DAY #2: No planned tour on our second day in Manaus. Two of the local gemstone dealers were offering free cab rides to the Tropicana Hotel outside the terminal building. Since the Tropicana was on our agenda, we took advantage of the cab. Prior to arriving at the hotel, we had the driver stop at the opera house (Teatro Amazonas) for a visit and photo opportunity. At the hotel, we visited the small zoo, spent two hours or so by the hotel pool enjoying 'umbrella' drinks ($6 USD) and swimming in their lovely pool. Prior to departure we visited duty free store at the hotel to bring back some wine to the ship (#6 Chilean reds for $30 USD). We then took the free return cab back to the port area where we wandered around the plaza, went down to the old rubber exchange, and the central market area. The city of Manaus, like any large metropolitan areas found worldwide, is filled with the typical traffic congestion, blaring car horns, and the endless, ongoing construction projects. Needless to say, traversing in the market areas, one will find 'wall to wall' people clogging the sidewalks. However, we never felt our personal safety was an issue at any time (or any of the Brazilian ports for that matter). Rating: B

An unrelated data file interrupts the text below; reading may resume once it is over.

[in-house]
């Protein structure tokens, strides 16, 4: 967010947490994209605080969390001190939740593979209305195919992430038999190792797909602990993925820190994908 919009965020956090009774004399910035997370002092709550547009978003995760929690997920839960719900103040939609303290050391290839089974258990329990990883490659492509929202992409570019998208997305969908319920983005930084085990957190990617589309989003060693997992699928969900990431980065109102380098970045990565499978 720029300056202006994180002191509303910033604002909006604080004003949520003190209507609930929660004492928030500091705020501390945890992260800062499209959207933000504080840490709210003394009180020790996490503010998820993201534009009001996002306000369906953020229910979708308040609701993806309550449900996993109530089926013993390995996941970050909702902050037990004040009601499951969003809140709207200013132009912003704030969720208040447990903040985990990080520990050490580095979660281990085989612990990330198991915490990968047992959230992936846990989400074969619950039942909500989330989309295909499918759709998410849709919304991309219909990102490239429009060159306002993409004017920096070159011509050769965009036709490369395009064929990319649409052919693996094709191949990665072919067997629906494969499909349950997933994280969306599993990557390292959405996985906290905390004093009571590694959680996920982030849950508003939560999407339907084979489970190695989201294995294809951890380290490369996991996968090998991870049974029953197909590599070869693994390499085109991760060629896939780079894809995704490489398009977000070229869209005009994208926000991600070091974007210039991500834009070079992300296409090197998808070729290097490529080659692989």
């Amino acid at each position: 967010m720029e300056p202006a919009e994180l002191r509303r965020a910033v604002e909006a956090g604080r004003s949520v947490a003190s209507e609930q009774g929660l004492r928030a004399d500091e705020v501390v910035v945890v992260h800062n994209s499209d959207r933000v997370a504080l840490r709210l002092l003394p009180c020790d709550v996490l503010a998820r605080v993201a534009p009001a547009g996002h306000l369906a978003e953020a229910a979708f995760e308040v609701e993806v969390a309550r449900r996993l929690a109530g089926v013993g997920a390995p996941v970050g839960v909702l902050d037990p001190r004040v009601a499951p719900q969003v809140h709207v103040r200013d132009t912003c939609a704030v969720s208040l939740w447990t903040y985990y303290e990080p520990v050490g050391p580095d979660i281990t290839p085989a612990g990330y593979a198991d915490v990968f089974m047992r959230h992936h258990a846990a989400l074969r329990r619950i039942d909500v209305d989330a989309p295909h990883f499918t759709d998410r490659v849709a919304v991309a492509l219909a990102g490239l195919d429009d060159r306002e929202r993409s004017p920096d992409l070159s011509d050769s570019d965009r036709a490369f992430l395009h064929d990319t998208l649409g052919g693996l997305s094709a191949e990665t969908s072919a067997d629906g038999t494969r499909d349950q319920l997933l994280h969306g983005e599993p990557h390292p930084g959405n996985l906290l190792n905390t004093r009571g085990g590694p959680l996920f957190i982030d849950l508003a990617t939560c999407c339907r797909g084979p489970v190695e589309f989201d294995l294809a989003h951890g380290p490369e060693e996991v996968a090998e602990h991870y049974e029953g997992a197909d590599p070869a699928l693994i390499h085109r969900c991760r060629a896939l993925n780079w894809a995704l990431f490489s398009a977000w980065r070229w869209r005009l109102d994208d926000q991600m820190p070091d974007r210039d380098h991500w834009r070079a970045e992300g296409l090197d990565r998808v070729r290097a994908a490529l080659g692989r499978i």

PARINTINS, BRAZIL (0800-1700): This would be another no scheduled tour day in Parintins. We tendered into the port and toured the wharf and attendant vendor's stands. We made our way into the town's central market area and hired a tricycle for $5 USD for both of us for a 45 minute tour that included Liberty Square, the cathedral (and unique cemetery behind it), the Bumbodromo and the Caprichoso Boi Club. The club is where they practice for the annual Boi Bumba folklore festival. The festival occurs towards the end of the rainy season. The three day festival enacts the kidnapping, death and resurrection of an ox, which is a metaphor for the local agricultural cycles. The HAL excursion was a bit pricey IMO ($99/pp) for a 75+ minute rehearsal so we purchased both the 2007 entire 3 day festival on DVD and a CD of the festivals music from a vendor for $10 USD. We would later view the DVD aboard ship and it is indeed quite the elaborate production with superb costuming, unique floats and audience energy unequal to anything I've seen. In any event, we walked around the town, visited a few shops and ended up at the Kasi outdoor bar for some local brews with some cruise ship friends. Naturally, DW needed to pickup some inexpensive Boi Bumba feathered head gear from a vendor to wear for the evening's dinner experience aboard the ship. Rating: B-